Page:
1. Pay close attention to input and output.
Todd Henry puts it this way:
If you want to regularly generate brilliant ideas, you must be purposeful about what you are putting into your head. (22)
Is there water in the well? What are you filling your mind with? What activities are taking up your time? Is your creative energy suffering because you’ve run dry?
For me as a writer, there are two streams that must fill up the well I draw upon when I write or speak: reading and interaction. Reading, writing, and interaction depend upon each other.
- Reading is indispensable because, unless I am stimulating my mind with books and magazines, I am unable to write or speak when needed.
- Interaction matters because good conversations sharpen my thoughts and shape my decisions about what deserves further attention.
Interaction informs my reading, which fuels my writing. If any of those three elements slips, I dry up.
In Problems of Christian Leadership, John Stott recommended an hour of reading a day, as well as “a morning, afternoon or evening every week, that is to say, a longer period of about four hours.” Stott also recommended a “quiet day” once a month, which would involve reading, reflecting, and more distant planning. (If roughly 10 hours a week of reading seems impossible to you, look at your Screen Time to see how much time you spend on apps, and count up your hours of streaming TV a week.)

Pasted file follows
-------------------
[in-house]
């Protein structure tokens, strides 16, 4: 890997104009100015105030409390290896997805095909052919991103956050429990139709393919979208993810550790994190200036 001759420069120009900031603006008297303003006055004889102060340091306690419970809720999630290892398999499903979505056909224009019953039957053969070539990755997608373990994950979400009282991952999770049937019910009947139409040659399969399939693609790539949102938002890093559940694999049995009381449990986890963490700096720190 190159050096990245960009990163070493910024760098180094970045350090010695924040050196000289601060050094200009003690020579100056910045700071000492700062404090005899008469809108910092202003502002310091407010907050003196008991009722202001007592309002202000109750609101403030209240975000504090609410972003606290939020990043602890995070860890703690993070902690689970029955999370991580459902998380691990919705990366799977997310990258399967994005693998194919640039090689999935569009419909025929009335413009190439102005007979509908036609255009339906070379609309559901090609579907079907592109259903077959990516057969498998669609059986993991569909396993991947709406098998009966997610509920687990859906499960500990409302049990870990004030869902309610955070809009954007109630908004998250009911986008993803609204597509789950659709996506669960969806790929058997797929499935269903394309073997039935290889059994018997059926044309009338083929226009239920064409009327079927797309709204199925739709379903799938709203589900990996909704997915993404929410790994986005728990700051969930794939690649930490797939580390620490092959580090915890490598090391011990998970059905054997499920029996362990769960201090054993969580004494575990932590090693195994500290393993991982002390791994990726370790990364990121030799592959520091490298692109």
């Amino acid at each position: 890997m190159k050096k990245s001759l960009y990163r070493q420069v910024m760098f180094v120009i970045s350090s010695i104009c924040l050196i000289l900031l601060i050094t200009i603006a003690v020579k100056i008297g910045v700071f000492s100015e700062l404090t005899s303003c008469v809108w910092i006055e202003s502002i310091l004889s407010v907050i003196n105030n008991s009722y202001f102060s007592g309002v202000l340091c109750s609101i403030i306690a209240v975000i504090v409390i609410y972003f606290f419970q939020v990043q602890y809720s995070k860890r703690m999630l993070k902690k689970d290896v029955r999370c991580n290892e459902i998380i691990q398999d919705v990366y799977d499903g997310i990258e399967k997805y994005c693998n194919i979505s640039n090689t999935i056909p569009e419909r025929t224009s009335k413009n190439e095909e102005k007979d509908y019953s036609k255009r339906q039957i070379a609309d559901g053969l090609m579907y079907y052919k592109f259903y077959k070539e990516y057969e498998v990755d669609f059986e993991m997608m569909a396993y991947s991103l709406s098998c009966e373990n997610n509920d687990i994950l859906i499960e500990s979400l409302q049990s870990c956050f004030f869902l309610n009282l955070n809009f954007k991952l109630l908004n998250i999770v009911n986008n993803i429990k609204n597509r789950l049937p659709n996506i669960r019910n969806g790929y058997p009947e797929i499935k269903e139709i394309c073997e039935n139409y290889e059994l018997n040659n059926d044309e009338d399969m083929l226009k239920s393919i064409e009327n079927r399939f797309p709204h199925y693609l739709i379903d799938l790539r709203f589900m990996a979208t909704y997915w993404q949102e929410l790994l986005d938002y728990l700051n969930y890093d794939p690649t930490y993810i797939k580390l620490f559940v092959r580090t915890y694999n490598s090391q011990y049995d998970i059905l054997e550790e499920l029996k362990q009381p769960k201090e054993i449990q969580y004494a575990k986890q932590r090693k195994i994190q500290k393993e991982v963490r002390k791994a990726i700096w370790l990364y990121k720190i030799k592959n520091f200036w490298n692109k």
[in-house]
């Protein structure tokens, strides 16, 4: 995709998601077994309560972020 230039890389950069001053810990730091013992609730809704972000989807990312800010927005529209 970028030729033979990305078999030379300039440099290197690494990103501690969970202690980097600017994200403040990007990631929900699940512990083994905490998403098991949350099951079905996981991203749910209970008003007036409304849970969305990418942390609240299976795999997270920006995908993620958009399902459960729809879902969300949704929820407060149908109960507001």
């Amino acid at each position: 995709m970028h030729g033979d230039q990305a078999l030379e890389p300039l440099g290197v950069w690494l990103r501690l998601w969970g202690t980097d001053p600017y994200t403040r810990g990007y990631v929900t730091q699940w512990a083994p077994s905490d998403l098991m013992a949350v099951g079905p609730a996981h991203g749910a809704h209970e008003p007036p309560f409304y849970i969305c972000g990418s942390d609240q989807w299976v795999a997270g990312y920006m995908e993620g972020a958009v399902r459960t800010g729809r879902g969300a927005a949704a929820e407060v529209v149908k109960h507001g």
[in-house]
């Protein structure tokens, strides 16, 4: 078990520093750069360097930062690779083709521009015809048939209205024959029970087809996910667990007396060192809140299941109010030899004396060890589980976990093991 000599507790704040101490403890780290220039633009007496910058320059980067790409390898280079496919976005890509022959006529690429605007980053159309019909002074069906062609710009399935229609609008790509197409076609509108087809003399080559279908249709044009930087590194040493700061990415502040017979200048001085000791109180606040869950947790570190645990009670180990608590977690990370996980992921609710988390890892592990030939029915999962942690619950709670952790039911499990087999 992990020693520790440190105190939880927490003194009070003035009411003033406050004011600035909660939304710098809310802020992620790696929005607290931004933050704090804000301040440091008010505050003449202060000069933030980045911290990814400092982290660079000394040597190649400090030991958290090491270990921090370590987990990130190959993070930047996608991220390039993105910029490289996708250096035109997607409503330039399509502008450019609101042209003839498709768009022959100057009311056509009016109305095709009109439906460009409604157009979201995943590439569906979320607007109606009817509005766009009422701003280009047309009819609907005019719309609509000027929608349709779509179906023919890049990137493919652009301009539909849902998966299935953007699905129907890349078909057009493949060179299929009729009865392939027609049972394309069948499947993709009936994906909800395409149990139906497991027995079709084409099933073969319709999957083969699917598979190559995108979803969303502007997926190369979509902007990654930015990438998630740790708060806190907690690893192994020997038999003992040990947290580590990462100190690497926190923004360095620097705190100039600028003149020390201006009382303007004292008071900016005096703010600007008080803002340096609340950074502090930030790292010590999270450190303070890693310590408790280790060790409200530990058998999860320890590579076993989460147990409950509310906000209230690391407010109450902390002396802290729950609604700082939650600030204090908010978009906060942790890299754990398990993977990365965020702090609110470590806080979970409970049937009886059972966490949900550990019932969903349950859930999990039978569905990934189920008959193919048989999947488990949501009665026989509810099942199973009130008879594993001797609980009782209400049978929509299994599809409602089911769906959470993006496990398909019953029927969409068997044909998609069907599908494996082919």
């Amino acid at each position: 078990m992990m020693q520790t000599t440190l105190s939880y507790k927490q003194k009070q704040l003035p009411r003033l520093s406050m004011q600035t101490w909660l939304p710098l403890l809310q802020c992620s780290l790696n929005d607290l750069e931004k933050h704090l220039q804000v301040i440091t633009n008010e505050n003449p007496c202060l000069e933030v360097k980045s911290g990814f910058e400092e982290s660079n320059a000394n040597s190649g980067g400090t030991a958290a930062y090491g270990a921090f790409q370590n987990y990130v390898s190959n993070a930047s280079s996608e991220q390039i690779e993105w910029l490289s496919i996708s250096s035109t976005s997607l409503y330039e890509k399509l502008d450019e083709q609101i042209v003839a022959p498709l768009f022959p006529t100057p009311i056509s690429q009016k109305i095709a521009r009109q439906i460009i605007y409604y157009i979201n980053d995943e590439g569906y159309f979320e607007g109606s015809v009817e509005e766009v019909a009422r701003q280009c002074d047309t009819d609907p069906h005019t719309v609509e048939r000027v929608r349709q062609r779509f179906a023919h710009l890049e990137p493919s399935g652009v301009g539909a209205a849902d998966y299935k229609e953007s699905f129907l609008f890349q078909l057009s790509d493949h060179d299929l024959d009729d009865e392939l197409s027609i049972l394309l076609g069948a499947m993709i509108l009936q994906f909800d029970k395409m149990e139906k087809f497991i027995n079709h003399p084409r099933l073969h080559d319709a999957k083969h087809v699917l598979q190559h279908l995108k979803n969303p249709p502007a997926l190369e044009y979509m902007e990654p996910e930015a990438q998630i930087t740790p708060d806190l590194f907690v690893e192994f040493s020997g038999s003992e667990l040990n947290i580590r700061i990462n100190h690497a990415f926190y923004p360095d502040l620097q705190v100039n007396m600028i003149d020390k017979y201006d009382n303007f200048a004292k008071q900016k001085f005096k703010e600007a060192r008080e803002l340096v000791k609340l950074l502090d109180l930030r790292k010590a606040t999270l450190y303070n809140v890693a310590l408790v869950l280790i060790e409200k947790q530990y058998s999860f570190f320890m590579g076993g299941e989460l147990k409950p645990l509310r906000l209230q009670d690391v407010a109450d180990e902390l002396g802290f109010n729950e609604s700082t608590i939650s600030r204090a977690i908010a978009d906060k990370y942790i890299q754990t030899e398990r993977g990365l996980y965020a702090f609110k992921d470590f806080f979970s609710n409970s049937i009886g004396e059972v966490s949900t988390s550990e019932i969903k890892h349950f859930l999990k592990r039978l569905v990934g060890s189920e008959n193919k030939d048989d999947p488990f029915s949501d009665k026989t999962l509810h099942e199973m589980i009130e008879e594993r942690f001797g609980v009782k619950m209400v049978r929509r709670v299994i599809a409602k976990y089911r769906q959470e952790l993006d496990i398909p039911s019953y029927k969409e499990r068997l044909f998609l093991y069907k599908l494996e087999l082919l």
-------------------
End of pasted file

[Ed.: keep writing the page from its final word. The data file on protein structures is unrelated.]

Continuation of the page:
2. Turn everything off.
This suggestion is the one I struggle with the most. I’m an achiever who feels like I’m in performance mode all the time. I throw myself into project after project and feel a deep sense of satisfaction when I complete a task (although it’s usually short-lived because I’m already on to the next challenge!).
The trouble I face is in turning off the input valve and giving myself time to process what I’ve been reading, or the conversations I’ve been having. I’m tempted to always have the input valve open, so that a podcast or audiobook (at 1.5x speed!) fills my time in the car or when I’m out walking or doing household chores.
Todd Henry recommends we pay attention to our need for “negative space.”
The time between your active moments is when ideas are formed, insights are gained, mental connections are forged. If your life is a constant blur of activity, focus, and obligation, you are likely to miss critical breakthroughs because you won’t have the benefit of pacing and negative space. What’s not there will impact your life as much or more than what is. (130)
I hope to get better at building times of silence into my regular rhythms. Scrolling through Twitter or downloading more and more podcasts will likely weaken, not strengthen, the creative process. Without “negative space,” I may sacrifice my best work for busywork.